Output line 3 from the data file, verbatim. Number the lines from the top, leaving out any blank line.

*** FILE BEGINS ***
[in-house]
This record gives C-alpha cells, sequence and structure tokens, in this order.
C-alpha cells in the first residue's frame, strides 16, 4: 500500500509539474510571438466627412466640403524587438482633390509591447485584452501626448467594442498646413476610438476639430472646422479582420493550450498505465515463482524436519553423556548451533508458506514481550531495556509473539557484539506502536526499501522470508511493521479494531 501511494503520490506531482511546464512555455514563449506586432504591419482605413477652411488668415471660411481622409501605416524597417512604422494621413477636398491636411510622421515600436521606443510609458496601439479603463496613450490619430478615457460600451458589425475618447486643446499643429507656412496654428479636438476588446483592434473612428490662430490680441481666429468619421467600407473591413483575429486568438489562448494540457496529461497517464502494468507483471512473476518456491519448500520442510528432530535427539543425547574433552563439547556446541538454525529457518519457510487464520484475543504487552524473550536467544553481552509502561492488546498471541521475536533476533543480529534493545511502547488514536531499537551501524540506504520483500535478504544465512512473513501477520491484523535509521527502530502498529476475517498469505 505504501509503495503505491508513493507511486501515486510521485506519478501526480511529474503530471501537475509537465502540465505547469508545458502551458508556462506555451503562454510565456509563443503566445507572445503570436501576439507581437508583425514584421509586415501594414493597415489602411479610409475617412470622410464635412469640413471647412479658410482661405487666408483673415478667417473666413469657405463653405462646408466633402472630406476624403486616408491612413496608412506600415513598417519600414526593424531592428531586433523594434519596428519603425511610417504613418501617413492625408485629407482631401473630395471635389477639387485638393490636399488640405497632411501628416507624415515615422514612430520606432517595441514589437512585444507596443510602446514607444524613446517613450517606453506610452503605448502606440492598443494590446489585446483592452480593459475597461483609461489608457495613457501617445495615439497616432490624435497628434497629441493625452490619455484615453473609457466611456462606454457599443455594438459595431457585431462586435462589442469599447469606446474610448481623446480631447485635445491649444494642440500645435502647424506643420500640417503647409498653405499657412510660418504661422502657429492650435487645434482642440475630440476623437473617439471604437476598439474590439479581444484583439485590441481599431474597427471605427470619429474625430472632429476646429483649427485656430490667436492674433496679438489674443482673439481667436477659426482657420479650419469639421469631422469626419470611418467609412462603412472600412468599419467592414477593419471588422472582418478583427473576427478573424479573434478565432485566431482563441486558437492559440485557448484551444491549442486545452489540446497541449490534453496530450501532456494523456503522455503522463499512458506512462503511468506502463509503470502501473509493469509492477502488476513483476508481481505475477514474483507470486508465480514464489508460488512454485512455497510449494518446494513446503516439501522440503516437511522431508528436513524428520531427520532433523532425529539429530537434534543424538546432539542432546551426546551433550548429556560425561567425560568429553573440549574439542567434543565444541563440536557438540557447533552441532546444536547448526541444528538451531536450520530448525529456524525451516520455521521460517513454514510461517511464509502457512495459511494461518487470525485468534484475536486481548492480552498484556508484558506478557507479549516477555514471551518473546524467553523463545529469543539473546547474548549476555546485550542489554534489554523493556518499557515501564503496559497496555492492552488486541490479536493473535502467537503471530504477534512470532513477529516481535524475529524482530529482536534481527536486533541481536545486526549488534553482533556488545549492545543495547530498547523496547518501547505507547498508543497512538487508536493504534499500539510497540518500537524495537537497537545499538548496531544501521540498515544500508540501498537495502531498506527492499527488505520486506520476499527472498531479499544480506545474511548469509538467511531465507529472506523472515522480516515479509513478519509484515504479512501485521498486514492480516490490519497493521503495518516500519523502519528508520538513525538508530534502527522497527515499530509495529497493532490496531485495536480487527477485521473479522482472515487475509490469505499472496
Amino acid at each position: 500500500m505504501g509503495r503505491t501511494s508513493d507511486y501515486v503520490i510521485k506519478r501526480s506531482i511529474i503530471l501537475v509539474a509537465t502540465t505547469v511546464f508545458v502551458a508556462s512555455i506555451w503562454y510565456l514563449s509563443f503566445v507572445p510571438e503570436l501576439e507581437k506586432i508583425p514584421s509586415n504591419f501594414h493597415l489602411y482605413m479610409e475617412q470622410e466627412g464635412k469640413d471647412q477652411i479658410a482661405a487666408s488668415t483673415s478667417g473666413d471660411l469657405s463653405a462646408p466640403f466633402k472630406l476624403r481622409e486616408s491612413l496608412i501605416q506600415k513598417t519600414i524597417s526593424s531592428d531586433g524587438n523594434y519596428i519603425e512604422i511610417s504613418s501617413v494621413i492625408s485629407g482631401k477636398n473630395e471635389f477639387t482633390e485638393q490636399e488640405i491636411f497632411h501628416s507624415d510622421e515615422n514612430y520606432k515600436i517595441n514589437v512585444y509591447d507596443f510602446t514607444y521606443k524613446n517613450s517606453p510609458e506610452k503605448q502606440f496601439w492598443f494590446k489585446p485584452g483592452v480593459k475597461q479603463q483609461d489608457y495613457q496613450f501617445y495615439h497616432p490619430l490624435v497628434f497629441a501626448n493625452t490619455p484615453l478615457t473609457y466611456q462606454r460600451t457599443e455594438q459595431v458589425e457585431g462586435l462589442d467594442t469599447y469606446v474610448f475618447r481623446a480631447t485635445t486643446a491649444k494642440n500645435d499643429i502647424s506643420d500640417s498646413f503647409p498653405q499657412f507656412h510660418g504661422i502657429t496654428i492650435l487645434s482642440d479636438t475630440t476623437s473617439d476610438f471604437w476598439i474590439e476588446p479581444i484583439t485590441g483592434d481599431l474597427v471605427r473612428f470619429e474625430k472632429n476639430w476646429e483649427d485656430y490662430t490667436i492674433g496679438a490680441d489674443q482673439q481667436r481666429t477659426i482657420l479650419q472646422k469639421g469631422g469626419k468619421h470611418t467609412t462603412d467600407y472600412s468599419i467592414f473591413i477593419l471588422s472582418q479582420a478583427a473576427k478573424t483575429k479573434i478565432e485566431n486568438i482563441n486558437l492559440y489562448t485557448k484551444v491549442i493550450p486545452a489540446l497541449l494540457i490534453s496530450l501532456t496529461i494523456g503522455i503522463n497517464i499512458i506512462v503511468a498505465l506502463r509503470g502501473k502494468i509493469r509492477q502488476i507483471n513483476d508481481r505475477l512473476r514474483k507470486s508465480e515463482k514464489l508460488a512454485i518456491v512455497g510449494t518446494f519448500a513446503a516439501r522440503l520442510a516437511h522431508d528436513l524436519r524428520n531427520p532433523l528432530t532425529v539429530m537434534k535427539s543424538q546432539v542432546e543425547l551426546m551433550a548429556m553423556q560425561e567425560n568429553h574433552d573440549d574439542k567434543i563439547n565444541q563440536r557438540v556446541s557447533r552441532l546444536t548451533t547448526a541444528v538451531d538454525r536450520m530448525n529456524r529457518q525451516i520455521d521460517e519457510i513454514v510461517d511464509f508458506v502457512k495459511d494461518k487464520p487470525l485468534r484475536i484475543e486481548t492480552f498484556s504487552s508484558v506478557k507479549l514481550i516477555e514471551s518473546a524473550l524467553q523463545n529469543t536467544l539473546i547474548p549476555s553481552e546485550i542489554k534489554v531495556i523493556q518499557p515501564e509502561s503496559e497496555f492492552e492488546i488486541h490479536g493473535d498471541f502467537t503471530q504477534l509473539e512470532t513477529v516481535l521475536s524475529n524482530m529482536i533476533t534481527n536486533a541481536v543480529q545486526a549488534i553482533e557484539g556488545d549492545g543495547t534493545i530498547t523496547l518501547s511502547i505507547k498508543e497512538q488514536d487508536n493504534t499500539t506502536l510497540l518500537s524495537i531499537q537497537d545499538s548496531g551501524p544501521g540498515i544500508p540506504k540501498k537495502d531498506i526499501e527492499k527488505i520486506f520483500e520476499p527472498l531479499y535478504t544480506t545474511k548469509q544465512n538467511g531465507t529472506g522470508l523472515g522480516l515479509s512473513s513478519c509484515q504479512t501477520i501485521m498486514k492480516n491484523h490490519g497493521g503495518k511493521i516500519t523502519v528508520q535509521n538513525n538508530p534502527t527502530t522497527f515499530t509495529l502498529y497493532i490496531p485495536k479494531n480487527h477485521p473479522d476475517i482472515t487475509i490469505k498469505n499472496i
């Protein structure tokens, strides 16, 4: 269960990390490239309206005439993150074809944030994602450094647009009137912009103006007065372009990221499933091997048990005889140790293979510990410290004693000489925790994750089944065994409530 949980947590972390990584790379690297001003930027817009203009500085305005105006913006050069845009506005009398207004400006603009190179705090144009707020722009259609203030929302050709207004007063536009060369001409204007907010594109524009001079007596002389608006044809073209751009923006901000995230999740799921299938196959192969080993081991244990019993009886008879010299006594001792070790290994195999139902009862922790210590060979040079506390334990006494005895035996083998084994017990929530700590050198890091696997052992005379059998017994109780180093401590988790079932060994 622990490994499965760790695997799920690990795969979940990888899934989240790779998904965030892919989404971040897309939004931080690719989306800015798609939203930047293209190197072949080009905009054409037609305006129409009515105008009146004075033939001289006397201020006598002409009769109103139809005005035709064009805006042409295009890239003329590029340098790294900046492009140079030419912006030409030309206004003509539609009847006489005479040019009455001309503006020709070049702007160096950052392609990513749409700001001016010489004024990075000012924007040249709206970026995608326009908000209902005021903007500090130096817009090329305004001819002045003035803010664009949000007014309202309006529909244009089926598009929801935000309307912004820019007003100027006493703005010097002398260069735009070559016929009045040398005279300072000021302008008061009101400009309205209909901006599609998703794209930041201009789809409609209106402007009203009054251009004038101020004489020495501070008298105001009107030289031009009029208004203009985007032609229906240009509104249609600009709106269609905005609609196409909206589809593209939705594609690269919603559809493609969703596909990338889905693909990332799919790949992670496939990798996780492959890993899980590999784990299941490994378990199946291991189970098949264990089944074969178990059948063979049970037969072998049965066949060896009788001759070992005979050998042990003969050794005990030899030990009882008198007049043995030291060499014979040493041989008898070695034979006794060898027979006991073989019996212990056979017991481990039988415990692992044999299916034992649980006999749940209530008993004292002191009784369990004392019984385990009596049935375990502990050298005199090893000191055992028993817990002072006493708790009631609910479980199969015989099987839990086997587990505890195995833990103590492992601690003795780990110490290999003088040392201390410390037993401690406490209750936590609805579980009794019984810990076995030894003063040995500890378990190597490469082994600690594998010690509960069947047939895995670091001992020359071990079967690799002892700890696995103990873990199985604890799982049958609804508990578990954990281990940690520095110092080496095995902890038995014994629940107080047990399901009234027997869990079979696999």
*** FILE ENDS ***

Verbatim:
C-alpha cells in the first residue's frame, strides 16, 4: 500500500509539474510571438466627412466640403524587438482633390509591447485584452501626448467594442498646413476610438476639430472646422479582420493550450498505465515463482524436519553423556548451533508458506514481550531495556509473539557484539506502536526499501522470508511493521479494531 501511494503520490506531482511546464512555455514563449506586432504591419482605413477652411488668415471660411481622409501605416524597417512604422494621413477636398491636411510622421515600436521606443510609458496601439479603463496613450490619430478615457460600451458589425475618447486643446499643429507656412496654428479636438476588446483592434473612428490662430490680441481666429468619421467600407473591413483575429486568438489562448494540457496529461497517464502494468507483471512473476518456491519448500520442510528432530535427539543425547574433552563439547556446541538454525529457518519457510487464520484475543504487552524473550536467544553481552509502561492488546498471541521475536533476533543480529534493545511502547488514536531499537551501524540506504520483500535478504544465512512473513501477520491484523535509521527502530502498529476475517498469505 505504501509503495503505491508513493507511486501515486510521485506519478501526480511529474503530471501537475509537465502540465505547469508545458502551458508556462506555451503562454510565456509563443503566445507572445503570436501576439507581437508583425514584421509586415501594414493597415489602411479610409475617412470622410464635412469640413471647412479658410482661405487666408483673415478667417473666413469657405463653405462646408466633402472630406476624403486616408491612413496608412506600415513598417519600414526593424531592428531586433523594434519596428519603425511610417504613418501617413492625408485629407482631401473630395471635389477639387485638393490636399488640405497632411501628416507624415515615422514612430520606432517595441514589437512585444507596443510602446514607444524613446517613450517606453506610452503605448502606440492598443494590446489585446483592452480593459475597461483609461489608457495613457501617445495615439497616432490624435497628434497629441493625452490619455484615453473609457466611456462606454457599443455594438459595431457585431462586435462589442469599447469606446474610448481623446480631447485635445491649444494642440500645435502647424506643420500640417503647409498653405499657412510660418504661422502657429492650435487645434482642440475630440476623437473617439471604437476598439474590439479581444484583439485590441481599431474597427471605427470619429474625430472632429476646429483649427485656430490667436492674433496679438489674443482673439481667436477659426482657420479650419469639421469631422469626419470611418467609412462603412472600412468599419467592414477593419471588422472582418478583427473576427478573424479573434478565432485566431482563441486558437492559440485557448484551444491549442486545452489540446497541449490534453496530450501532456494523456503522455503522463499512458506512462503511468506502463509503470502501473509493469509492477502488476513483476508481481505475477514474483507470486508465480514464489508460488512454485512455497510449494518446494513446503516439501522440503516437511522431508528436513524428520531427520532433523532425529539429530537434534543424538546432539542432546551426546551433550548429556560425561567425560568429553573440549574439542567434543565444541563440536557438540557447533552441532546444536547448526541444528538451531536450520530448525529456524525451516520455521521460517513454514510461517511464509502457512495459511494461518487470525485468534484475536486481548492480552498484556508484558506478557507479549516477555514471551518473546524467553523463545529469543539473546547474548549476555546485550542489554534489554523493556518499557515501564503496559497496555492492552488486541490479536493473535502467537503471530504477534512470532513477529516481535524475529524482530529482536534481527536486533541481536545486526549488534553482533556488545549492545543495547530498547523496547518501547505507547498508543497512538487508536493504534499500539510497540518500537524495537537497537545499538548496531544501521540498515544500508540501498537495502531498506527492499527488505520486506520476499527472498531479499544480506545474511548469509538467511531465507529472506523472515522480516515479509513478519509484515504479512501485521498486514492480516490490519497493521503495518516500519523502519528508520538513525538508530534502527522497527515499530509495529497493532490496531485495536480487527477485521473479522482472515487475509490469505499472496